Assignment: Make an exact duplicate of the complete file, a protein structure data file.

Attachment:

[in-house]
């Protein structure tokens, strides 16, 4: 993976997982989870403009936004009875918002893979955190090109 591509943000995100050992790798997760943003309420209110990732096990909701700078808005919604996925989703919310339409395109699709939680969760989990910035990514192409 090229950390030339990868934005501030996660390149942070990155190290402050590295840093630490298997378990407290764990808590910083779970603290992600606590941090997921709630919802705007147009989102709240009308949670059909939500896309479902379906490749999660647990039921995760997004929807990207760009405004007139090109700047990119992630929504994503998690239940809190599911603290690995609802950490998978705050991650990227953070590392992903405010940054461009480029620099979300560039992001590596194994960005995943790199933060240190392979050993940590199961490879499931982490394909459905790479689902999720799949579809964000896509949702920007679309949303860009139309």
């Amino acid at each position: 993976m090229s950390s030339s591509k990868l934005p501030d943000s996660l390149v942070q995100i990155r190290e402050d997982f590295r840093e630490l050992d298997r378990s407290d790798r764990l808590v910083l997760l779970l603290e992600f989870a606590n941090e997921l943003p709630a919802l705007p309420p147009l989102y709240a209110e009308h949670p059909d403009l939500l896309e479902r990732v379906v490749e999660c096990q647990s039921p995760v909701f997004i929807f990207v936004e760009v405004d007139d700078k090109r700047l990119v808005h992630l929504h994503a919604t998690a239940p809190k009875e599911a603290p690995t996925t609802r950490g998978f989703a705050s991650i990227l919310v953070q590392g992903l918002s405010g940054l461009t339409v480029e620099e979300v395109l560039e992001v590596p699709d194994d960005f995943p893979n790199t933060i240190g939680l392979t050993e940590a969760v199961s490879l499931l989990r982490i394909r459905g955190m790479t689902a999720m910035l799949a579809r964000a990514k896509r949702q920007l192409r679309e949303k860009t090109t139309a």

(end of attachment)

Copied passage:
[in-house]
């Protein structure tokens, strides 16, 4: 993976997982989870403009936004009875918002893979955190090109 591509943000995100050992790798997760943003309420209110990732096990909701700078808005919604996925989703919310339409395109699709939680969760989990910035990514192409 090229950390030339990868934005501030996660390149942070990155190290402050590295840093630490298997378990407290764990808590910083779970603290992600606590941090997921709630919802705007147009989102709240009308949670059909939500896309479902379906490749999660647990039921995760997004929807990207760009405004007139090109700047990119992630929504994503998690239940809190599911603290690995609802950490998978705050991650990227953070590392992903405010940054461009480029620099979300560039992001590596194994960005995943790199933060240190392979050993940590199961490879499931982490394909459905790479689902999720799949579809964000896509949702920007679309949303860009139309």
């Amino acid at each position: 993976m090229s950390s030339s591509k990868l934005p501030d943000s996660l390149v942070q995100i990155r190290e402050d997982f590295r840093e630490l050992d298997r378990s407290d790798r764990l808590v910083l997760l779970l603290e992600f989870a606590n941090e997921l943003p709630a919802l705007p309420p147009l989102y709240a209110e009308h949670p059909d403009l939500l896309e479902r990732v379906v490749e999660c096990q647990s039921p995760v909701f997004i929807f990207v936004e760009v405004d007139d700078k090109r700047l990119v808005h992630l929504h994503a919604t998690a239940p809190k009875e599911a603290p690995t996925t609802r950490g998978f989703a705050s991650i990227l919310v953070q590392g992903l918002s405010g940054l461009t339409v480029e620099e979300v395109l560039e992001v590596p699709d194994d960005f995943p893979n790199t933060i240190g939680l392979t050993e940590a969760v199961s490879l499931l989990r982490i394909r459905g955190m790479t689902a999720m910035l799949a579809r964000a990514k896509r949702q920007l192409r679309e949303k860009t090109t139309a």